Sen. Dianne Feinstein, D-Calif., and a group of Capitol Hill lawmakers joined law enforcement officials, mayors, clergy and victims of gun violence Thursday to offer a new ban on assault weapons and high-capacity magazines like the ones used in recent mass shootings in Connecticut and Colorado.

But one thing was missing from the event, and necessary for the proposal to have any chance of passage: Republicans. None of the 14 Senate co-sponsors on the bill are Republicans.

Nor are any Republicans expected to attend a Friday roundtable discussion on gun violence in Richmond, Va., led by Vice President Joe Biden, who spearheaded the White House effort to develop a gun control plan.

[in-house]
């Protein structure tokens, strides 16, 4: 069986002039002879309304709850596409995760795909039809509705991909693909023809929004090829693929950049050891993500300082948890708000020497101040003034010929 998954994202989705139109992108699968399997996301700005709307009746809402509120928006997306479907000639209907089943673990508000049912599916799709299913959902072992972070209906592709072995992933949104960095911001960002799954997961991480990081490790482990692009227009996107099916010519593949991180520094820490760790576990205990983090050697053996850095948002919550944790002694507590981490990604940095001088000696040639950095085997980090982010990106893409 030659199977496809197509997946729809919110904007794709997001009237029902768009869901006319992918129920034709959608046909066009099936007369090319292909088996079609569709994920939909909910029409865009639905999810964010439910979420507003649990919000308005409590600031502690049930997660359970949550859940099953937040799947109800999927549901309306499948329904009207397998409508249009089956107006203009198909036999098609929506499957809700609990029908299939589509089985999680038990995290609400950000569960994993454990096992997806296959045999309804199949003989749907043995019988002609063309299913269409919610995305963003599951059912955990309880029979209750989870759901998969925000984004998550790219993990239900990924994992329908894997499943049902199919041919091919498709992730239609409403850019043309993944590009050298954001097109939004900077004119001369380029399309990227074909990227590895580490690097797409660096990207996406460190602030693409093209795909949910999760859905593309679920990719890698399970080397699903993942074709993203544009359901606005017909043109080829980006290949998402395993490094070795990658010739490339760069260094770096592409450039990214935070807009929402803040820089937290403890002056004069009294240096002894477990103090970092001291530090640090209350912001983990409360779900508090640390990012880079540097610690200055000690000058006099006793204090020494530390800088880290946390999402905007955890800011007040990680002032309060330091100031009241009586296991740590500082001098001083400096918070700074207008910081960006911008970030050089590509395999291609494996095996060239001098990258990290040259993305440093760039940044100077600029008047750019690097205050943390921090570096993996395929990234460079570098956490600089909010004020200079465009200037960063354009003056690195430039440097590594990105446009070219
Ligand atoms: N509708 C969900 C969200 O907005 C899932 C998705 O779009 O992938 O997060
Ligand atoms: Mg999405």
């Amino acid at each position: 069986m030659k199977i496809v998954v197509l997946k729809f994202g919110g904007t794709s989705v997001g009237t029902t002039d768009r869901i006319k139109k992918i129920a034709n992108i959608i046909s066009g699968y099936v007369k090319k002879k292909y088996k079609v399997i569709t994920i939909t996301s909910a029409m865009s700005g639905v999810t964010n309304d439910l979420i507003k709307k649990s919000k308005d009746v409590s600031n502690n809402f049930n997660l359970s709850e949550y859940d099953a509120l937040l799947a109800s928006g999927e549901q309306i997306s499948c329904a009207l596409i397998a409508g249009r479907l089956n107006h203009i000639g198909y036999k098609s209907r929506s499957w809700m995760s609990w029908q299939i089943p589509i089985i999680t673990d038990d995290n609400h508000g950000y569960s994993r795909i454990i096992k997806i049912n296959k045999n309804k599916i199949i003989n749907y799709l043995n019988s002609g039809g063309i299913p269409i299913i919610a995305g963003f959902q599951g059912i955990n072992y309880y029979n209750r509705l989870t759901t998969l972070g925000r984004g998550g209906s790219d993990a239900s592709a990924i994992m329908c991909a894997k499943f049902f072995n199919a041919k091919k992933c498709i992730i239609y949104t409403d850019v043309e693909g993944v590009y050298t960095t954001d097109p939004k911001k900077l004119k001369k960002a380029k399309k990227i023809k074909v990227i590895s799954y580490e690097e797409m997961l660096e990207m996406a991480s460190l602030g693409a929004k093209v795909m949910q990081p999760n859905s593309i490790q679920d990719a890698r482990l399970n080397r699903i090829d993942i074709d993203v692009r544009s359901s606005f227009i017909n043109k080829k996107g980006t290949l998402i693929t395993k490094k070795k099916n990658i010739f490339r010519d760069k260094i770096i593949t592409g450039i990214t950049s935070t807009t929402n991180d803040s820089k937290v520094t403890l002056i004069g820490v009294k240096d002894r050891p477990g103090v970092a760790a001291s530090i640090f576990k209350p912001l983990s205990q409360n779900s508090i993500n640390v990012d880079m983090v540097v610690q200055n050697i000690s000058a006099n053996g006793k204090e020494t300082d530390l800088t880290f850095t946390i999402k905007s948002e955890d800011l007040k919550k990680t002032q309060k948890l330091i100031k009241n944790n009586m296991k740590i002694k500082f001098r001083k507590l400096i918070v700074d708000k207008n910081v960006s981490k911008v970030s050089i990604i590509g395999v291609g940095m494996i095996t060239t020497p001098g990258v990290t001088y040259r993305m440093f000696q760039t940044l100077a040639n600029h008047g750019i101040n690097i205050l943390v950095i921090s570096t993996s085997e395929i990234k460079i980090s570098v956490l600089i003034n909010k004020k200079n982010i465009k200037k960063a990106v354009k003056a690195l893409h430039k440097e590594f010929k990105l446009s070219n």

Two Virginia Democrats, Sen. Tim Kaine and Rep. Bobby Scott, will participate in the discussion in the state capital, home to Republican House Majority Leader Eric Cantor. Biden’s office said Cantor declined an invitation to attend.

Republicans control the House of Representatives and hold 45 seats in the Senate, meaning that no gun legislation can get through Congress without some GOP support. And that assumes that all Democrats fall in line first, which also is not likely, given the highly charged politics surrounding the issue.

Despite supporters’ impassioned pleas to act, banning assault weapons and high-capacity ammunition clips face major obstacles.